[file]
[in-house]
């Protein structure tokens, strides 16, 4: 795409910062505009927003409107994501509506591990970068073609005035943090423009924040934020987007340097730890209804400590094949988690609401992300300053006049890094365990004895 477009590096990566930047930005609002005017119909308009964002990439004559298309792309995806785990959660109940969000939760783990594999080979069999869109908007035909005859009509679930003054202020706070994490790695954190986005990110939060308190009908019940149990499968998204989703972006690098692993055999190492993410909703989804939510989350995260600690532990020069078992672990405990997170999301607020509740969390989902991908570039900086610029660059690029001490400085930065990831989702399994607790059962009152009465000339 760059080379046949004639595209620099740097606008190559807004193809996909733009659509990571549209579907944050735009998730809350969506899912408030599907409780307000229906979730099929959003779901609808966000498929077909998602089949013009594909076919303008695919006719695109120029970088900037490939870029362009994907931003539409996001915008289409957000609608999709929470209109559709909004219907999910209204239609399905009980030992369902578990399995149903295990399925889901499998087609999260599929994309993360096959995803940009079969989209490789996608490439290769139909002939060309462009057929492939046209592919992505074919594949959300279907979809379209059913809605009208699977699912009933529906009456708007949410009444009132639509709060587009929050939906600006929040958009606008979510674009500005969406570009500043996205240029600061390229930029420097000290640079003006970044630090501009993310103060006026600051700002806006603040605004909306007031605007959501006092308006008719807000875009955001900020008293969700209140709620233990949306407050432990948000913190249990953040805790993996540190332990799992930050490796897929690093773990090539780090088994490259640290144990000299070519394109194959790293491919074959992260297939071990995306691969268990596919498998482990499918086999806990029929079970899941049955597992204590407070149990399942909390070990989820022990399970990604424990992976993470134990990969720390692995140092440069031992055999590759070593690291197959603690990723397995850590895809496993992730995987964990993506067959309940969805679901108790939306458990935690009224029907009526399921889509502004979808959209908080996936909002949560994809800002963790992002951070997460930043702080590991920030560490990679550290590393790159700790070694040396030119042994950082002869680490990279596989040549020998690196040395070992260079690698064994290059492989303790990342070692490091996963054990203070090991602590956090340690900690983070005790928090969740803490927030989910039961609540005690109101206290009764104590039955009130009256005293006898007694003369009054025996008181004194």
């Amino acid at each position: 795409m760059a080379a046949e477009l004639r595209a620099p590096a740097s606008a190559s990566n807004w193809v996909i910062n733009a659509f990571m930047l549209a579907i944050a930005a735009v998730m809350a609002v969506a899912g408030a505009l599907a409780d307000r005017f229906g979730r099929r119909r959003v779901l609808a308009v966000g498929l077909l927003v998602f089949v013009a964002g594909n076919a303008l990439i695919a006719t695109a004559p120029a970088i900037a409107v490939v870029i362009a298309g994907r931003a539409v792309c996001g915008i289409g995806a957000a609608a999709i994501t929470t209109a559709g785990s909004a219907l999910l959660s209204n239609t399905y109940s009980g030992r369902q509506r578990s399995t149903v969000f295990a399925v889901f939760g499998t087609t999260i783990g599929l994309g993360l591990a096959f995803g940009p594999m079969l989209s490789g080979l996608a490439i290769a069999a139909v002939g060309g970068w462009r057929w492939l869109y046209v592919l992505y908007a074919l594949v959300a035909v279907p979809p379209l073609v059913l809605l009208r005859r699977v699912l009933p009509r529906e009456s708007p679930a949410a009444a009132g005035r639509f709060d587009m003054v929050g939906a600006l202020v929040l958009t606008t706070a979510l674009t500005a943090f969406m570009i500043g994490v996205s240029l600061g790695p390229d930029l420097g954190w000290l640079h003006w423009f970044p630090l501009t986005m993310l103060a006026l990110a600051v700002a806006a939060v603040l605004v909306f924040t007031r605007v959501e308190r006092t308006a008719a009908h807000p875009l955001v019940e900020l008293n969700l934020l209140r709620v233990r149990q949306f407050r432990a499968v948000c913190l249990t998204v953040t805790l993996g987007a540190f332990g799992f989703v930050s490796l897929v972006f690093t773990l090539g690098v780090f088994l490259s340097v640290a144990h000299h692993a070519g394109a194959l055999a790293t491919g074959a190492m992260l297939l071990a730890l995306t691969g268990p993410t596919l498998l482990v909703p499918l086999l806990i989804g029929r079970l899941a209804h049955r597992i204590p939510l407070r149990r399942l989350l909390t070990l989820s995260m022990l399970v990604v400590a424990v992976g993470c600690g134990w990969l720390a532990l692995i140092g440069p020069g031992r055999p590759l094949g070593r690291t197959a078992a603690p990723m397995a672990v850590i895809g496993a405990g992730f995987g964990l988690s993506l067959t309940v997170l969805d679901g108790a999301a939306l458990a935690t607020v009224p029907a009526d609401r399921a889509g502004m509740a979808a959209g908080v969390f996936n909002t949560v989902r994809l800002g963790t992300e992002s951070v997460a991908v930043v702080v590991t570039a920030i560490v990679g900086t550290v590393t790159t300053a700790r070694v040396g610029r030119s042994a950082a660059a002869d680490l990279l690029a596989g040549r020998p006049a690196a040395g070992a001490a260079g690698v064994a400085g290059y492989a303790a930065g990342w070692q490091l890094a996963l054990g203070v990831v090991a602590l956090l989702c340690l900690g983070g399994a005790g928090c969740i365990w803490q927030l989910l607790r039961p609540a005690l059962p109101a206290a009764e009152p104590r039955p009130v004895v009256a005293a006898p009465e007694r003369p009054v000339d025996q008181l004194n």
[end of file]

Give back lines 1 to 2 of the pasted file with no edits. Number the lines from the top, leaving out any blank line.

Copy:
[in-house]
């Protein structure tokens, strides 16, 4: 795409910062505009927003409107994501509506591990970068073609005035943090423009924040934020987007340097730890209804400590094949988690609401992300300053006049890094365990004895 477009590096990566930047930005609002005017119909308009964002990439004559298309792309995806785990959660109940969000939760783990594999080979069999869109908007035909005859009509679930003054202020706070994490790695954190986005990110939060308190009908019940149990499968998204989703972006690098692993055999190492993410909703989804939510989350995260600690532990020069078992672990405990997170999301607020509740969390989902991908570039900086610029660059690029001490400085930065990831989702399994607790059962009152009465000339 760059080379046949004639595209620099740097606008190559807004193809996909733009659509990571549209579907944050735009998730809350969506899912408030599907409780307000229906979730099929959003779901609808966000498929077909998602089949013009594909076919303008695919006719695109120029970088900037490939870029362009994907931003539409996001915008289409957000609608999709929470209109559709909004219907999910209204239609399905009980030992369902578990399995149903295990399925889901499998087609999260599929994309993360096959995803940009079969989209490789996608490439290769139909002939060309462009057929492939046209592919992505074919594949959300279907979809379209059913809605009208699977699912009933529906009456708007949410009444009132639509709060587009929050939906600006929040958009606008979510674009500005969406570009500043996205240029600061390229930029420097000290640079003006970044630090501009993310103060006026600051700002806006603040605004909306007031605007959501006092308006008719807000875009955001900020008293969700209140709620233990949306407050432990948000913190249990953040805790993996540190332990799992930050490796897929690093773990090539780090088994490259640290144990000299070519394109194959790293491919074959992260297939071990995306691969268990596919498998482990499918086999806990029929079970899941049955597992204590407070149990399942909390070990989820022990399970990604424990992976993470134990990969720390692995140092440069031992055999590759070593690291197959603690990723397995850590895809496993992730995987964990993506067959309940969805679901108790939306458990935690009224029907009526399921889509502004979808959209908080996936909002949560994809800002963790992002951070997460930043702080590991920030560490990679550290590393790159700790070694040396030119042994950082002869680490990279596989040549020998690196040395070992260079690698064994290059492989303790990342070692490091996963054990203070090991602590956090340690900690983070005790928090969740803490927030989910039961609540005690109101206290009764104590039955009130009256005293006898007694003369009054025996008181004194």